A Christ­mas wish for dis­con­so­late Democrats

The Washington Times Weekly - - Commentary - By Mercedes Sch­lapp

My one wish this Christ­mas sea­son is that Democrats can find peace, move on — and fi­nally ac­cept the elec­tion re­sults. I wish they would un­der­stand that Repub­li­cans had to en­dure eight holiday sea­sons of a left­ist pres­i­dent and we man­aged to sur­vive and re­bound even in the midst of a civil war within our own ranks.

Af­ter the rogue elec­tors failed in their coup at­tempt to change the out­come in the Elec­toral Col­lege ear­lier this week, Democrats lost any hope of stop­ping Don­ald Trump from be­com­ing our next pres­i­dent. Re­al­ity should be set­ting in, and Repub­li­cans can of­fer a model on how to cope.

Repub­li­cans can feel their pain, hav­ing lost two elec­tions in a row them­selves. Some es­tab­lish­ment Repub­li­cans still are strug­gling to come to grips with the fact that Mr. Trump won the pri­mary and beat the Clin­ton dynasty in the gen­eral elec­tion.

But the fu­ture is bright and hope­ful. Eco­nomic con­fi­dence is at a 10-year high as Pres­i­dent Obama leaves of­fice. The Dow has reached an all-time high. Let’s hope this eco­nomic ex­cite­ment will rub off on the Democrats. In this new po­lit­i­cal or­der, Mr. Trump is fo­cused on his eco­nomic growth agenda where he can hope to find com­mon ground with the Democrats. But will the Democrats be open to giv­ing him a chance? My guess is that Mr. Trump will have no hon­ey­moon and will have to be pre­pared to bat­tle the main­stream me­dia and the lib­er­als from his very first day in of­fice.

Nor­mally, pres­i­dents pass on their wis­dom and pos­i­tive en­cour­age­ment to the next com­man­der in chief, but that’s not been the case with the Oba­mas. In an in­ter­view with Oprah Win­frey, Michelle Obama spoke about how painful the elec­tion was and how Amer­ica will now feel hope­less. And de­spite Mr. Obama’s ini­tial pledge to give Mr. Trump a chance and over­see a smooth tran­si­tion, his words rang hol­low when he pro­ceeded to politi­cize the charges that Rus­sia had hacked our elec­tion.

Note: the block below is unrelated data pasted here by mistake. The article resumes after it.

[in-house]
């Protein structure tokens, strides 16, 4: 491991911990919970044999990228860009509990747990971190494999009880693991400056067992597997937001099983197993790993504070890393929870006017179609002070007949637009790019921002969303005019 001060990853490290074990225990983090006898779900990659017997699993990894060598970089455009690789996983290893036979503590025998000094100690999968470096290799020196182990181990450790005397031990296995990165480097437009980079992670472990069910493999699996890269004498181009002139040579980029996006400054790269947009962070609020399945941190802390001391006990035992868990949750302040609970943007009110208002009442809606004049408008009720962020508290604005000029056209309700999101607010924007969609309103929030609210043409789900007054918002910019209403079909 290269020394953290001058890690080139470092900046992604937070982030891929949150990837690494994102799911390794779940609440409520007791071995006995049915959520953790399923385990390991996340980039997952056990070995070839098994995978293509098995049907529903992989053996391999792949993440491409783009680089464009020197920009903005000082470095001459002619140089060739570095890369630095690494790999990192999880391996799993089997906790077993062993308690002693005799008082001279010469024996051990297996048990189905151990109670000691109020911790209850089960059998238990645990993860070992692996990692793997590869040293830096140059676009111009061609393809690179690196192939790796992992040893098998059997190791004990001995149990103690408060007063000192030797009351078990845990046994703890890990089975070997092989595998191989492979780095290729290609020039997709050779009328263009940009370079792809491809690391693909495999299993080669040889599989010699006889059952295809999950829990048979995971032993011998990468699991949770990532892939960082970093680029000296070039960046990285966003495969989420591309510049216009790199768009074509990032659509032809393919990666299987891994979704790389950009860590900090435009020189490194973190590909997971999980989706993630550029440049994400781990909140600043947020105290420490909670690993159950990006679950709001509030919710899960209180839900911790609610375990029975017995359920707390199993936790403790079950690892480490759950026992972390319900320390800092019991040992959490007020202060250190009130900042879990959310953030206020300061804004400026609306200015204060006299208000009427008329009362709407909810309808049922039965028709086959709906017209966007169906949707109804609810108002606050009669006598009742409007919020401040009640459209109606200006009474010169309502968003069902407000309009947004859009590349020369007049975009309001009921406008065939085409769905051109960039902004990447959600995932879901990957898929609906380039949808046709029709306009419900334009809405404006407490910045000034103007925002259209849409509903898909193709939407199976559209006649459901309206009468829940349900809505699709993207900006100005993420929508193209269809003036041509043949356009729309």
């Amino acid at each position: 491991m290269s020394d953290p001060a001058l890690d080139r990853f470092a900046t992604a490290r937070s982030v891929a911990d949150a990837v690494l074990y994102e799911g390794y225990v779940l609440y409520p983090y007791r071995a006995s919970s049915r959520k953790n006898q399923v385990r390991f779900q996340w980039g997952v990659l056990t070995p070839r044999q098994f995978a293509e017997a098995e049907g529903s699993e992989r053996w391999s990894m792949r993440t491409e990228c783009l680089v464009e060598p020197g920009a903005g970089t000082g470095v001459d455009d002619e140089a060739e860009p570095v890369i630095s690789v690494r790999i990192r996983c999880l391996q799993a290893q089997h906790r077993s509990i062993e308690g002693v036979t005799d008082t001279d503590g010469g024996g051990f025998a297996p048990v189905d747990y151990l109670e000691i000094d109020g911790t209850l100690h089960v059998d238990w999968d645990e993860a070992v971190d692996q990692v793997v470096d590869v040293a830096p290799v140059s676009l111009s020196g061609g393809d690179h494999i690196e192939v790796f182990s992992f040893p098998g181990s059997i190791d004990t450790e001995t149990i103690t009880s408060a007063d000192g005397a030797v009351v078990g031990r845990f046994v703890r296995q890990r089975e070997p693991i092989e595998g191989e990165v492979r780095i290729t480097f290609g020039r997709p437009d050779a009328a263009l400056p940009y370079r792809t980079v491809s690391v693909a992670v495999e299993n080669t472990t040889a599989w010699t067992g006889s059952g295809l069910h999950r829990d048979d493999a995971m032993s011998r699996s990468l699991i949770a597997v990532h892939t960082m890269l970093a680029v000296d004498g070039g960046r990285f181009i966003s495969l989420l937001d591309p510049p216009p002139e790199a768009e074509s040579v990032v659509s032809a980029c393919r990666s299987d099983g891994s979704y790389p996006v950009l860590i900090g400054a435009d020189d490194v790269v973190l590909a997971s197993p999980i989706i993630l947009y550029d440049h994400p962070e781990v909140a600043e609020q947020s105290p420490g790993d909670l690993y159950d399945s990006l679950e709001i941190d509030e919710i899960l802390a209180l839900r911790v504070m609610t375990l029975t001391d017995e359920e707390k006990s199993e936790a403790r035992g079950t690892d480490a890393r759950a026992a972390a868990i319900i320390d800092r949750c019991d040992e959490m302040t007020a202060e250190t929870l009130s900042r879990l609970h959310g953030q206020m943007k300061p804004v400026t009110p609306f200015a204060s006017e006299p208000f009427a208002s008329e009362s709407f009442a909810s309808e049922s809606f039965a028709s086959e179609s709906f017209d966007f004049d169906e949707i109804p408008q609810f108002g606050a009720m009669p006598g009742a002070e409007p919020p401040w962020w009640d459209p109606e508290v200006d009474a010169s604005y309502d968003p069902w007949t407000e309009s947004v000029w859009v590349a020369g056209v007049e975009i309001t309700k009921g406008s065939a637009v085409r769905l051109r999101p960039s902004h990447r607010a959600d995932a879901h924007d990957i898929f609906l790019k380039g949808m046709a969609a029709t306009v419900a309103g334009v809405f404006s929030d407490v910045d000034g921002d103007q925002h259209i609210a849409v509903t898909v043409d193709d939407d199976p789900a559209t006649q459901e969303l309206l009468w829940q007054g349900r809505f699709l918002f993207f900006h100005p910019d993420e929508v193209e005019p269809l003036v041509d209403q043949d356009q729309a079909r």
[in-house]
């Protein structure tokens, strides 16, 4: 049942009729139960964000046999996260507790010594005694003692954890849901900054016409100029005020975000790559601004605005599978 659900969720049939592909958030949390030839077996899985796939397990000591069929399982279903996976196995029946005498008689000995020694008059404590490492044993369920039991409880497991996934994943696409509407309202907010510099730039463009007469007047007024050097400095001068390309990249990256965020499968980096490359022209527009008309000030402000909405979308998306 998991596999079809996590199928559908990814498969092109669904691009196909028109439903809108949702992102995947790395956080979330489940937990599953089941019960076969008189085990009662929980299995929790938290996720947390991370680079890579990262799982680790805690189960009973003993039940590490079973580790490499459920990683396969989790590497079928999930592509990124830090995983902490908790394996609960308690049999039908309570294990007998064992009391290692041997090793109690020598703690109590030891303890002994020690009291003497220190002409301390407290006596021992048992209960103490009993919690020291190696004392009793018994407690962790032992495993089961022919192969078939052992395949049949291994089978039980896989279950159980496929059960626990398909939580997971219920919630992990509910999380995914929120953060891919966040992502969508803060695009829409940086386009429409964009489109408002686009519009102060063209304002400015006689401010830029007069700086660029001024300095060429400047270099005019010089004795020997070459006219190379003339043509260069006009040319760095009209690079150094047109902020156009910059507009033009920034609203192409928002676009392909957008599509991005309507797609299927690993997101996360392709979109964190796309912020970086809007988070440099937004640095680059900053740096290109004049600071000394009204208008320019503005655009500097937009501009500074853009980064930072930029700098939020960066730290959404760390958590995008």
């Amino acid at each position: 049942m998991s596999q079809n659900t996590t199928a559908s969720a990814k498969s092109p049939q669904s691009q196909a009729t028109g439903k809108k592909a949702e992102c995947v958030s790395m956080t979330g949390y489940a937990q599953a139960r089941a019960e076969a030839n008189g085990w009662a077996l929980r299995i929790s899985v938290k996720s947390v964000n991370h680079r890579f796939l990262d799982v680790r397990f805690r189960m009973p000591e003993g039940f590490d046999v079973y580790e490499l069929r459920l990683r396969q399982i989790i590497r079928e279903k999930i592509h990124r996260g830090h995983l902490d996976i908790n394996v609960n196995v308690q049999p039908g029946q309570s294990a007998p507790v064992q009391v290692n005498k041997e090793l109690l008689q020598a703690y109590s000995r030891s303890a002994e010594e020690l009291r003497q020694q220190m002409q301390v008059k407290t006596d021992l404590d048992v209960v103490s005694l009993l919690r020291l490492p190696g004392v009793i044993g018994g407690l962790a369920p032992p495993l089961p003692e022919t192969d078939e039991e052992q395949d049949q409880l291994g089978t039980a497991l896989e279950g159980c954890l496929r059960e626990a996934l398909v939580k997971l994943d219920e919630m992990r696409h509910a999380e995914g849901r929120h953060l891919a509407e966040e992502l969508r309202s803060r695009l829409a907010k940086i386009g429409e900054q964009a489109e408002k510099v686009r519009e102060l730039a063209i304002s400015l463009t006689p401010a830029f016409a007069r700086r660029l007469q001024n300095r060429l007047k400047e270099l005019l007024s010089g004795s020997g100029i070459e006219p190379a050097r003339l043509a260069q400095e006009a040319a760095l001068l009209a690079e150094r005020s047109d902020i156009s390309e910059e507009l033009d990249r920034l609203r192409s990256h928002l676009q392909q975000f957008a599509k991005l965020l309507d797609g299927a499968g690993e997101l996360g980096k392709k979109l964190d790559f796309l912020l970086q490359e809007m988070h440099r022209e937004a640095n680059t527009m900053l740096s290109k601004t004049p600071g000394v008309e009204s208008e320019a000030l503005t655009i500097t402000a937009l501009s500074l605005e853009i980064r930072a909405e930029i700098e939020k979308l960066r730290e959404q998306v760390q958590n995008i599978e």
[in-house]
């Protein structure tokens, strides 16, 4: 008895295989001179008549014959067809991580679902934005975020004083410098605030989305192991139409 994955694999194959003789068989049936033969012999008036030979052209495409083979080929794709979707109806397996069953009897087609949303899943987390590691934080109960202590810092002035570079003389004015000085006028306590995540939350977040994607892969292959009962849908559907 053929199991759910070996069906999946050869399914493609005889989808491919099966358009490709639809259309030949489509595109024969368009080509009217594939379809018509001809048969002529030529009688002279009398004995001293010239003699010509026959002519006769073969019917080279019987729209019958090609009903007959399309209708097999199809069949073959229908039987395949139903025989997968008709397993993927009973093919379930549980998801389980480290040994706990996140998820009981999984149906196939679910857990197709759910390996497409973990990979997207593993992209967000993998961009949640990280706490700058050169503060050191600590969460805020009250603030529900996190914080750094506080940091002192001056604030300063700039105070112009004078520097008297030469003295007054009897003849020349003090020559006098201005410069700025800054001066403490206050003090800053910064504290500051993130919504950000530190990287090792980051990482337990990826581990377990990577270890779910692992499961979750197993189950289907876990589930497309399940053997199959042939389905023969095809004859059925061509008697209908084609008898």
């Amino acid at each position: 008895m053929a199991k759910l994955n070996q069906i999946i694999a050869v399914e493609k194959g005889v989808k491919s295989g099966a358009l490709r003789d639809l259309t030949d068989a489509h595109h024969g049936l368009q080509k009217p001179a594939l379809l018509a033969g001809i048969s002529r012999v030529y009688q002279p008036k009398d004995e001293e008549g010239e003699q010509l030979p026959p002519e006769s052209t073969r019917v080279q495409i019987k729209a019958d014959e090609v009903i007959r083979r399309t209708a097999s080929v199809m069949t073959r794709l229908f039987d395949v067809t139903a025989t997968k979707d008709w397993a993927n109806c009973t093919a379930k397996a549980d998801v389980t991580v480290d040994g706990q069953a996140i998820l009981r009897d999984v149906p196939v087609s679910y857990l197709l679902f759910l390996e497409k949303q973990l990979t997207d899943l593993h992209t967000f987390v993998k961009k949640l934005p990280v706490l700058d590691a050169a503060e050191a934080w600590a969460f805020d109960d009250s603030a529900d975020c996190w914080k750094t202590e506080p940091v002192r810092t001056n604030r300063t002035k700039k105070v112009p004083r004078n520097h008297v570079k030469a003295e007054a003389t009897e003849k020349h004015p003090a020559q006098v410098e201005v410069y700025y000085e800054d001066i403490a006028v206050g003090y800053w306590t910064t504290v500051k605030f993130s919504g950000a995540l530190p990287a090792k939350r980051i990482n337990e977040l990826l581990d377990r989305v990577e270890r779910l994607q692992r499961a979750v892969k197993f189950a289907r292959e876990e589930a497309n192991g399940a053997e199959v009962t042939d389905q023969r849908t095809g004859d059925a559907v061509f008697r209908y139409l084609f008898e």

The post­elec­tion pe­riod has been one long ther­apy ses­sion for the Democrats, many of whom who re­main in a state of anger and de­nial. Many Democrats hold on to the no­tion that the elec­tions were rigged. Even Mrs. Clin­ton’s cam­paign chair­man, John Podesta, ques­tioned if the elec­tions were “fair and free” and be­lieved the Rus­sians were to blame for his can­di­date’s loss. De­nial and un­will­ing­ness to ac­cept re­al­ity will not help Democrats heal and move for­ward.

For weeks fol­low­ing the elec­tion, many Democrats have con­tin­ued to place the blame on oth­ers for their loss, whether it’s the Rus­sians or FBI Di­rec­tor James B. Comey. They can’t fathom how any­one would vote for Mr. Trump. For­mer Pres­i­dent Bill Clin­ton even went as far as to tell a news­pa­per in­ter­viewer that Mr. Trump “doesn’t know much. One thing he does know is how to get an­gry, white men to vote for him.”

What Mr. Clin­ton fails to see is the real les­son from the Novem­ber vote: that global elitism and iden­tity pol­i­tics lost and Amer­i­can na­tion­al­ism and an ef­fec­tive eco­nomic mes­sage won.

It is im­por­tant to un­der­stand that Mr. Trump, like Mr. Obama, cre­ated a move­ment and trans­formed a po­lit­i­cal party. While Mrs. Clin­ton was a safe pick for the Democrats, she couldn’t gen­er­ate grass-roots en­thu­si­asm and failed in her mes­sag­ing, po­lit­i­cal strat­egy and ground game. Her cam­paign raised hun­dreds of mil­lions of dol­lars, yet poorly al­lo­cated the funds and ig­nored lo­cal party ac­tivists’ pleas for help in key bat­tle­ground states. Her ca­reer will likely never re­cover from 2016, but there comes a time when you pick up the pieces, learn from your mis­takes, and re­al­ize that the old po­lit­i­cal play­book does not guar­an­tee a win in the next elec­tion.

Mr. Obama is al­ready talk­ing about his next job as a kind of tal­ent scout for his party, one who can help re­build the Demo­crat’s de­pleted lead­er­ship ranks. The first fight will be the race for chair­man of the Demo­cratic Na­tional Com­mit­tee, where Mr. Obama’s La­bor Sec­re­tary Tom Perez is run­ning against the con­tro­ver­sial pro­gres­sive U.S. Rep. Keith El­li­son of Min­nesota. The win­ner will help shape the Demo­cratic Party for the next few years as it de­ter­mines which di­rec­tion it should go.

I hope the na­tion can find com­mon ground in the days ahead and al­low for a peace­ful tran­si­tion, which has been a crit­i­cal and unique part of our na­tion’s his­tory. This Christ­mas, I’ll be pray­ing for peace on earth and good will to all. Es­pe­cially for my Demo­cratic friends.

Mercedes Sch­lapp is a Fox News con­trib­u­tor, co-founder of Cove Strate­gies and for­mer White House di­rec­tor of spe­cialty me­dia un­der Pres­i­dent Ge­orge W. Bush.

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